I recently came across a Facebook group called, ‘Rewild Chew garden by garden’. A catchy title, I thought, but surely they can’t mean actual rewilding, as in the reintroduction of apex predators and a complete abandonment of the decking and lawn? On further investigation, I discovered the group were not, in fact, aiming for rewilding in the true sense of the word but something more akin to what we used to call ‘nature gardening’ – a gentle inclusion of hedgehogs and wildlife ponds.

I apologise for sounding facetious, but the term ‘rewilding’ is bandied about with tedious regularity these days and frequently in inappropriate ways. Everyone, it seems, has their ‘rewilding’ patch in their otherwise carefully manicured garden and, while it could be considered commendable to some extent, it is not, in my opinion, as useful as attempting to manage their whole garden in harmony with nature, as well as producing as much of their own food as possible, rather than having it delivered by Waitrose.

When you scale this up to farm-size rewilding projects, it usually elicits (along with tongue-in-cheek references to uncut thistles) a knee jerk response from farmers, that is both scathing and defensive. A re-posting on Facebook by North Wales farmer, Gareth Wyn Jones, for instance, of a Guardian article entitled, ‘The millionaire rewilding the countryside one farm at a time’, received hundreds of comments, very few of them supportive of said millionaire. Certain comments stand out and eloquently highlight what many people in farming communities feel:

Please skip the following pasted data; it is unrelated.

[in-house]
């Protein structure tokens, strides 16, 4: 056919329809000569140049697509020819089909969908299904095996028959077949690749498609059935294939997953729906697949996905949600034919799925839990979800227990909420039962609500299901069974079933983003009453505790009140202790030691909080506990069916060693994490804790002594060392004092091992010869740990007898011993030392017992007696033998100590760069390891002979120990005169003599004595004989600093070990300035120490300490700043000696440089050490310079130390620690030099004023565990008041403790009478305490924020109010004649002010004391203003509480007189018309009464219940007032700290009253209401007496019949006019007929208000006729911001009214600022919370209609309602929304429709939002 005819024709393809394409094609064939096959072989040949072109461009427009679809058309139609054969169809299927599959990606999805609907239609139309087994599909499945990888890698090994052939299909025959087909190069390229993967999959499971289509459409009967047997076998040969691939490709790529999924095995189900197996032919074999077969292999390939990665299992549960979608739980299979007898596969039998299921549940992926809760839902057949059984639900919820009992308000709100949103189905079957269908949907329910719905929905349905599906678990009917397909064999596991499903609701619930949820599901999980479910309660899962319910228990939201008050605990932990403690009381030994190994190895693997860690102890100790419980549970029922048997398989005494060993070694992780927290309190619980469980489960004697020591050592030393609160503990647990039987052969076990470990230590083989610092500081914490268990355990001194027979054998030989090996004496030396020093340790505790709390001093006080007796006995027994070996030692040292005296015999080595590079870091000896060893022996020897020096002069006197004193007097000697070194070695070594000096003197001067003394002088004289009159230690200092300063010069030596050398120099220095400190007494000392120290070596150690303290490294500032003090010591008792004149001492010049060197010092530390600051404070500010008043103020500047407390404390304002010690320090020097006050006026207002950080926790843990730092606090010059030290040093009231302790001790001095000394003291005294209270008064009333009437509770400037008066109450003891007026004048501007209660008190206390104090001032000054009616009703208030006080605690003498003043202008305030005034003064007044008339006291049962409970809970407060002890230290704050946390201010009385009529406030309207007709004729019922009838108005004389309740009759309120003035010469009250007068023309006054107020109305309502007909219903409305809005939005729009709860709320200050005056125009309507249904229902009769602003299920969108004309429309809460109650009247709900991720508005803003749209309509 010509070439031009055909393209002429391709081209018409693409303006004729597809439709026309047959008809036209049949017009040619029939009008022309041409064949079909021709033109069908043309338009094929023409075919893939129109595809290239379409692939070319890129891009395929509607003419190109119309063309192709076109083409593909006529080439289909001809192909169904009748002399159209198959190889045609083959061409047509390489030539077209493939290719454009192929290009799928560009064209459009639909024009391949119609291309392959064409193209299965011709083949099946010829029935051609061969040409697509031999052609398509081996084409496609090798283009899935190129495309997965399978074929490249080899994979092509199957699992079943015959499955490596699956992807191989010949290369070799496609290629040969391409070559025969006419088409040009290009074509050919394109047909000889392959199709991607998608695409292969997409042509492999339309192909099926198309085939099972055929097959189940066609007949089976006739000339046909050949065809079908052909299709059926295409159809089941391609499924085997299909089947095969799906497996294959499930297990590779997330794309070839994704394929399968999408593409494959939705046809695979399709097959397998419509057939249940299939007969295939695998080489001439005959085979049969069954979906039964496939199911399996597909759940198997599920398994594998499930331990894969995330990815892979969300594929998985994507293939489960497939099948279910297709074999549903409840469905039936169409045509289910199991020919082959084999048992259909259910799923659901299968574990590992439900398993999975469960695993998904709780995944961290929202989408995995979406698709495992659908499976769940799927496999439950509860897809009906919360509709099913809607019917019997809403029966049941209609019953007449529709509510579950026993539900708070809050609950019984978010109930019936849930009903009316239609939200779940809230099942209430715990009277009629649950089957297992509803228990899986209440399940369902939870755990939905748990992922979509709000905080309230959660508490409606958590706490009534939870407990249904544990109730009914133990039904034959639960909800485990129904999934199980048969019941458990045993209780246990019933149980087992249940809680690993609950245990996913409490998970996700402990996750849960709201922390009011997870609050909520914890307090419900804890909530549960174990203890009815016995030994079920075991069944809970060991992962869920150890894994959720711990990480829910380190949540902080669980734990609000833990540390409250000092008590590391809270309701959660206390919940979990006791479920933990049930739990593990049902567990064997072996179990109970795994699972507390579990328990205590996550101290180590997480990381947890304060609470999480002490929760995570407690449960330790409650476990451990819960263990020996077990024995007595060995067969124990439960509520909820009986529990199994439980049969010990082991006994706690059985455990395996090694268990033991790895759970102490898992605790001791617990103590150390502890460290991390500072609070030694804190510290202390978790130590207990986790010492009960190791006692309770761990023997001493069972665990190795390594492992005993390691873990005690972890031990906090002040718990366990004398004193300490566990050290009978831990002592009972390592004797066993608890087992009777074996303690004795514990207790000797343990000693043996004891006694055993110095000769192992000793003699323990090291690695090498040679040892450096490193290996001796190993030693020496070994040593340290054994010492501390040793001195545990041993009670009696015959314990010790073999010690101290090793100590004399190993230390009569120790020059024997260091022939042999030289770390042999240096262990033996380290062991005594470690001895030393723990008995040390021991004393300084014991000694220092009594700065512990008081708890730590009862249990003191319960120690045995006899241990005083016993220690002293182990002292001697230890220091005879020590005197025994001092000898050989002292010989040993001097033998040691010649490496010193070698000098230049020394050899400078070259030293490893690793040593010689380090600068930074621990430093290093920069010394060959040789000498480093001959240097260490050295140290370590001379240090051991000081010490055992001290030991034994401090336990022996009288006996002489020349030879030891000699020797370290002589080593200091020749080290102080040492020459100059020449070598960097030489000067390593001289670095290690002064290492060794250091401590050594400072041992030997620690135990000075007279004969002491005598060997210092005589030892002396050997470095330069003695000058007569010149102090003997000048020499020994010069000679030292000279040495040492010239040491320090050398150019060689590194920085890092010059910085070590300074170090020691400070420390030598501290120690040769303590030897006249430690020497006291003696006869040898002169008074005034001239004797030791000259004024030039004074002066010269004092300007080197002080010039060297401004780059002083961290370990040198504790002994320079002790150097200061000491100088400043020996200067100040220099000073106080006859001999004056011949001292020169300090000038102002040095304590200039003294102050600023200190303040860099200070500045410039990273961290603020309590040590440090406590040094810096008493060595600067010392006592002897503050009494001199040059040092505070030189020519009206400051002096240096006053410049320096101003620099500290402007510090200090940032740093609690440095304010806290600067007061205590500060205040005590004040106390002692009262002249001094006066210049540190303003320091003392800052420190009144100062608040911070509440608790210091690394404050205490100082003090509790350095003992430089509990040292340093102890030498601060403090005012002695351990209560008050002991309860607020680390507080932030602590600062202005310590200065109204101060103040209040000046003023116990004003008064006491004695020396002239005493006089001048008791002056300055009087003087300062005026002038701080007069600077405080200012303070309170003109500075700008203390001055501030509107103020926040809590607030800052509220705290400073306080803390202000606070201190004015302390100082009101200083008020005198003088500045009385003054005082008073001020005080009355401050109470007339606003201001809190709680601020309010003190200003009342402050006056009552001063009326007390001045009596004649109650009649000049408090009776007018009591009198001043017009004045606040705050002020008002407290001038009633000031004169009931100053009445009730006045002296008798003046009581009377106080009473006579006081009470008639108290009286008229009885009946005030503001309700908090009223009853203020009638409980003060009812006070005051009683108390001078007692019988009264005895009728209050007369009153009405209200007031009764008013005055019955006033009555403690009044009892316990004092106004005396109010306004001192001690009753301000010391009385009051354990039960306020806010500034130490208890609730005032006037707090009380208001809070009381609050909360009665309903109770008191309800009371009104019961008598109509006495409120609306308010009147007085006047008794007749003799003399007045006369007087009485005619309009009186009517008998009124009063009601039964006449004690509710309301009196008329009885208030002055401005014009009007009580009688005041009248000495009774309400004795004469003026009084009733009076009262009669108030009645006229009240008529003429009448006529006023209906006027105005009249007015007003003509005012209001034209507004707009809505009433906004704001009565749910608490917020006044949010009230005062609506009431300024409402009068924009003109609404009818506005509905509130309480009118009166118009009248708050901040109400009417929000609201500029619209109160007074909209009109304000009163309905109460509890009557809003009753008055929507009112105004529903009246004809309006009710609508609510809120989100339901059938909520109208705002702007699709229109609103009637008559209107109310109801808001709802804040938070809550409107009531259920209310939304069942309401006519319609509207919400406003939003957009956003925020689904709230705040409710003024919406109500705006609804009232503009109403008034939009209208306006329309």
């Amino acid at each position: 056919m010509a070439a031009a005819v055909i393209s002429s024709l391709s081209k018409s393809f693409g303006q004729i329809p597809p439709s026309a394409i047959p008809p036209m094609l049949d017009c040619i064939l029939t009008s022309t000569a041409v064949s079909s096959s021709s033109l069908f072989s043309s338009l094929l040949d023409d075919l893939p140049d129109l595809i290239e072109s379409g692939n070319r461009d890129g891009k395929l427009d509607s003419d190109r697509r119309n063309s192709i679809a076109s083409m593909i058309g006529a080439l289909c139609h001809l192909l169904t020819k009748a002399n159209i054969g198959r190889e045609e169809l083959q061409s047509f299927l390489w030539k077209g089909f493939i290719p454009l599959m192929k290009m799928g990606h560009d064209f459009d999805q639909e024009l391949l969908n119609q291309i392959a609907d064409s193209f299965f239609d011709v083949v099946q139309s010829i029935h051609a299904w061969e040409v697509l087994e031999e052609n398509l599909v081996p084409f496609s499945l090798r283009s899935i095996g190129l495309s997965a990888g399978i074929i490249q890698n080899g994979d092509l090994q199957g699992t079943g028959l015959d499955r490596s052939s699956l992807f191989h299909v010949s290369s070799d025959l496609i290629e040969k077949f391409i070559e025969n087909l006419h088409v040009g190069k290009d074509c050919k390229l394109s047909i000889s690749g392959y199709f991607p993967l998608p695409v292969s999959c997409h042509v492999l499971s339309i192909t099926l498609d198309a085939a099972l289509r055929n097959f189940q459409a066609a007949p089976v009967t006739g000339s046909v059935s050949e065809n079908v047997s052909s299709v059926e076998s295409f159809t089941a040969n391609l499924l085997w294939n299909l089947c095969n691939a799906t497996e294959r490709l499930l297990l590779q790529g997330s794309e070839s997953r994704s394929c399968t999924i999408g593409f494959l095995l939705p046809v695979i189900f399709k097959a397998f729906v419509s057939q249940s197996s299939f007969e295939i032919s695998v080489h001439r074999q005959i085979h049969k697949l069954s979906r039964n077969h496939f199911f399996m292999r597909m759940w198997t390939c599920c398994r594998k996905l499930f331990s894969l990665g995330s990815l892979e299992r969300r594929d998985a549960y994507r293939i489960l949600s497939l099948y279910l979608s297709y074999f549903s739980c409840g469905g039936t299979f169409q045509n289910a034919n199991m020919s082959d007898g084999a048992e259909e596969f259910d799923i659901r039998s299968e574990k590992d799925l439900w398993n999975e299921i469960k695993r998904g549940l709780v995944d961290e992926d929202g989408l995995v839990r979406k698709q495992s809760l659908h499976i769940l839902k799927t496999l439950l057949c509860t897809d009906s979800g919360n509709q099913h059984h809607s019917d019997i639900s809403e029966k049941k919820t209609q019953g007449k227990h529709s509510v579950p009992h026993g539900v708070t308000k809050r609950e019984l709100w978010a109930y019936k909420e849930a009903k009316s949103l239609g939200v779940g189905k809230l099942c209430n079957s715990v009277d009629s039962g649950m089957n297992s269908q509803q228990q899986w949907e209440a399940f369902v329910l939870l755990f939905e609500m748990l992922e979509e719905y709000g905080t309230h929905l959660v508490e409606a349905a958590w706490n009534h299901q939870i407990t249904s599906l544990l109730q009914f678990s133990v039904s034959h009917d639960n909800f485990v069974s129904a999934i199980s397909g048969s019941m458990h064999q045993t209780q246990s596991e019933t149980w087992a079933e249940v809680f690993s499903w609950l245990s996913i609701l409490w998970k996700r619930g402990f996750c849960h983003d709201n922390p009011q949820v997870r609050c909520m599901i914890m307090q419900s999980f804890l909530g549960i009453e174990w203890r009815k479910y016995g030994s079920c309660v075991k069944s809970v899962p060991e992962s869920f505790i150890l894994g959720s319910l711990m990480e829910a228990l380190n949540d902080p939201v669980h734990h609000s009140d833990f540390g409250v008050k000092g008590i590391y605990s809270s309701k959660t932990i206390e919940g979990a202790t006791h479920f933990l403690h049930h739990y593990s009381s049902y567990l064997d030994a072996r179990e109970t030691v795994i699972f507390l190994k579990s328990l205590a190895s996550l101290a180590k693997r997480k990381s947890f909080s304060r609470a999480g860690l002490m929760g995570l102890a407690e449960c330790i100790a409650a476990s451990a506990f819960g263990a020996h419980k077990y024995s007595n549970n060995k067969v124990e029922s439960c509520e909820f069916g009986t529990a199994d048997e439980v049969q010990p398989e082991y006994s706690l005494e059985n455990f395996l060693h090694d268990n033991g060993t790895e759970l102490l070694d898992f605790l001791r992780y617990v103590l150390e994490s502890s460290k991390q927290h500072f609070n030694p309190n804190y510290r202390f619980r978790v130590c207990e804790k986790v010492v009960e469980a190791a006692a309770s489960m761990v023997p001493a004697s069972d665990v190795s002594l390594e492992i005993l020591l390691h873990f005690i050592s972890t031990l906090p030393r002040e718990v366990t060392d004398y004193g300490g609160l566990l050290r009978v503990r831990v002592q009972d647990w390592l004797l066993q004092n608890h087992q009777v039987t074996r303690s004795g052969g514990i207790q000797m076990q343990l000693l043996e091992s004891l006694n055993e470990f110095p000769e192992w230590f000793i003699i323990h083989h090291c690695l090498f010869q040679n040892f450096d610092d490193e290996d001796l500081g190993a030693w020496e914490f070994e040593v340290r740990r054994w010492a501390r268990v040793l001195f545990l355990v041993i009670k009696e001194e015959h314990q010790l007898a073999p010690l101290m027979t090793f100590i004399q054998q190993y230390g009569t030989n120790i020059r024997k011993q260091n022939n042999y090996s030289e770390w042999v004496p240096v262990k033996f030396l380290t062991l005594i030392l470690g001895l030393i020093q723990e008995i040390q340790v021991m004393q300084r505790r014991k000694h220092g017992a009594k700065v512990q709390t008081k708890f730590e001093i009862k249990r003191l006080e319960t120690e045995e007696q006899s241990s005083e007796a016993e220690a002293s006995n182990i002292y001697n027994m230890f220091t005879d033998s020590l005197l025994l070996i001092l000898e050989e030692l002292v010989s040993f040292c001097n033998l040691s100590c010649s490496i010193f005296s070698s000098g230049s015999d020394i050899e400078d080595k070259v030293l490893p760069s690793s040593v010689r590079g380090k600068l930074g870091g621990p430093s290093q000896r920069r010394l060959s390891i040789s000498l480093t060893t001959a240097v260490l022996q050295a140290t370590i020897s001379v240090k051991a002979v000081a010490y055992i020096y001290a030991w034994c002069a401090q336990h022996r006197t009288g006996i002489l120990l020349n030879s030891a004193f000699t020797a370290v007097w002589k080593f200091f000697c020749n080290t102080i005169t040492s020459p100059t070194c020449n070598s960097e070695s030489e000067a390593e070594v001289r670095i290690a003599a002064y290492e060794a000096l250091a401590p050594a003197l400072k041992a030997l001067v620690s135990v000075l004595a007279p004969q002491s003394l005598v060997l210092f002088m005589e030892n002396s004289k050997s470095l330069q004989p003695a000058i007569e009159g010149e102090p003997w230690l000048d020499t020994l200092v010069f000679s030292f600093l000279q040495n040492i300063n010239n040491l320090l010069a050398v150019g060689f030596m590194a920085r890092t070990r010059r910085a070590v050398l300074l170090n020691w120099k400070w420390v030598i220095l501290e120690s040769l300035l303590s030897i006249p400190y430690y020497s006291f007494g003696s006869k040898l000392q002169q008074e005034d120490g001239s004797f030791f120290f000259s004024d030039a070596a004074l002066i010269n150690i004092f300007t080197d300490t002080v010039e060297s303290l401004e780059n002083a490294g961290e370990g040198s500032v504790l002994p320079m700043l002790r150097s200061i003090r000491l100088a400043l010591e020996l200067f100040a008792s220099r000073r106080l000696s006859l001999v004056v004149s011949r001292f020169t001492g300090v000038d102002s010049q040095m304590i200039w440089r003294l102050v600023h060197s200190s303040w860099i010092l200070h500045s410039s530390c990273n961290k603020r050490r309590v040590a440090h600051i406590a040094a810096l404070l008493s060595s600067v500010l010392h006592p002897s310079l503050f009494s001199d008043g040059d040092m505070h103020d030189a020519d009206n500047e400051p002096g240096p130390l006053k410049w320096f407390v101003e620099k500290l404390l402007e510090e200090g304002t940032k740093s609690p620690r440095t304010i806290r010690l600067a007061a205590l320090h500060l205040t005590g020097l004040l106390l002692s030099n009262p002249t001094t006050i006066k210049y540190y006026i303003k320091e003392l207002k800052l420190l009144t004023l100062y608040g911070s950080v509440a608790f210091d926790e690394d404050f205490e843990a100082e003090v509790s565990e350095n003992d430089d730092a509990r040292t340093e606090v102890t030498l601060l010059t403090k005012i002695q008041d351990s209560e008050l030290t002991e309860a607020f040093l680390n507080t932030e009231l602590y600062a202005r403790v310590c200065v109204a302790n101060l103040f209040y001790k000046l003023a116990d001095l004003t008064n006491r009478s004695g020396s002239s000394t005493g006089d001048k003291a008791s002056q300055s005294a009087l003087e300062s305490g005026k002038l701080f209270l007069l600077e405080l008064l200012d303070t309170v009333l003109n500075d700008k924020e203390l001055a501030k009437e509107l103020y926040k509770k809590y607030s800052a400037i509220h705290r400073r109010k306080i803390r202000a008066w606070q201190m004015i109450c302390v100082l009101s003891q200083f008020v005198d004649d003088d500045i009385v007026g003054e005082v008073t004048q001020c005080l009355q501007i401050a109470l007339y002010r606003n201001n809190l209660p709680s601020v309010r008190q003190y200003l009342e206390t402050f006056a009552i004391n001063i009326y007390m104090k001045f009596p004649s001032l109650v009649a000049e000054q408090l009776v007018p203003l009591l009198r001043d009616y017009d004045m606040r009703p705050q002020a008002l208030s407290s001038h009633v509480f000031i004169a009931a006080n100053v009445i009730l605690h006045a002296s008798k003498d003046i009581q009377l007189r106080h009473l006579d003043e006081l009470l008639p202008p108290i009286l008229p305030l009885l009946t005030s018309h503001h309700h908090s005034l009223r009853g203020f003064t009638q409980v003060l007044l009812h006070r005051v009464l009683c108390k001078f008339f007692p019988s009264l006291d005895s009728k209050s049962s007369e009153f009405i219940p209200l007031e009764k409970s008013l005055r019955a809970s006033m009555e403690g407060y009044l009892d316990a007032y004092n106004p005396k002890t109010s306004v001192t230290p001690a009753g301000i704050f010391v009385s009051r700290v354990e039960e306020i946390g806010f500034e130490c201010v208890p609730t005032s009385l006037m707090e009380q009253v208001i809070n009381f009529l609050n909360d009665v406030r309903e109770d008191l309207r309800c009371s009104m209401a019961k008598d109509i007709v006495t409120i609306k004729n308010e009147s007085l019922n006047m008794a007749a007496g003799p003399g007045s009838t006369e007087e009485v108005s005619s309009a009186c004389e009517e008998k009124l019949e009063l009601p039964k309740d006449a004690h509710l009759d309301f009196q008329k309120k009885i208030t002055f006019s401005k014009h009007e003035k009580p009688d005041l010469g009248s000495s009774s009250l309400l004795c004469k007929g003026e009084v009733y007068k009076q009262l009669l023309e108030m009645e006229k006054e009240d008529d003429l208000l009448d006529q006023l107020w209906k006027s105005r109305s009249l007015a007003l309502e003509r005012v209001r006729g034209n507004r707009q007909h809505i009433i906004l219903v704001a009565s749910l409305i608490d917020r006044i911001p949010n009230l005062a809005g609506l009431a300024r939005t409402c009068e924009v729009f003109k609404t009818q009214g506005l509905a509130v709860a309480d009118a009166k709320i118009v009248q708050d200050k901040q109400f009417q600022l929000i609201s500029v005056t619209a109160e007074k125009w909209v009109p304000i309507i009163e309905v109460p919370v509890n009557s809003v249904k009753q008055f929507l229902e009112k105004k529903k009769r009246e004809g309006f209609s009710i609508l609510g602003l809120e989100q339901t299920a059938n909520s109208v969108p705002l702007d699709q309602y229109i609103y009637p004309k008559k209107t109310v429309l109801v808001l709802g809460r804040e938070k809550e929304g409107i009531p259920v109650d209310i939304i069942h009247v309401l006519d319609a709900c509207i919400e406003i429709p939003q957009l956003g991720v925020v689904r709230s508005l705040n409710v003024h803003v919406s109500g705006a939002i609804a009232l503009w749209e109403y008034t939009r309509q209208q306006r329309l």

‘Let’s import our food from Australia and Brazil…! What would our ancestors who worked so hard on these farms think?’

‘They need to rewild all the cities. Each high-rise rooftop needs a green space on it. That will be a start.’

‘I find it shocking that the media holds these up as such beacons of hope and somehow ignore that these projects only happen because their founders are incredibly wealthy and don’t have to worry, as every farmer does, every single day about simply making a living from their land. It would appear that food security, the rural economy, heritage and history are not worth bothering ourselves with in the mad rush for solutions.’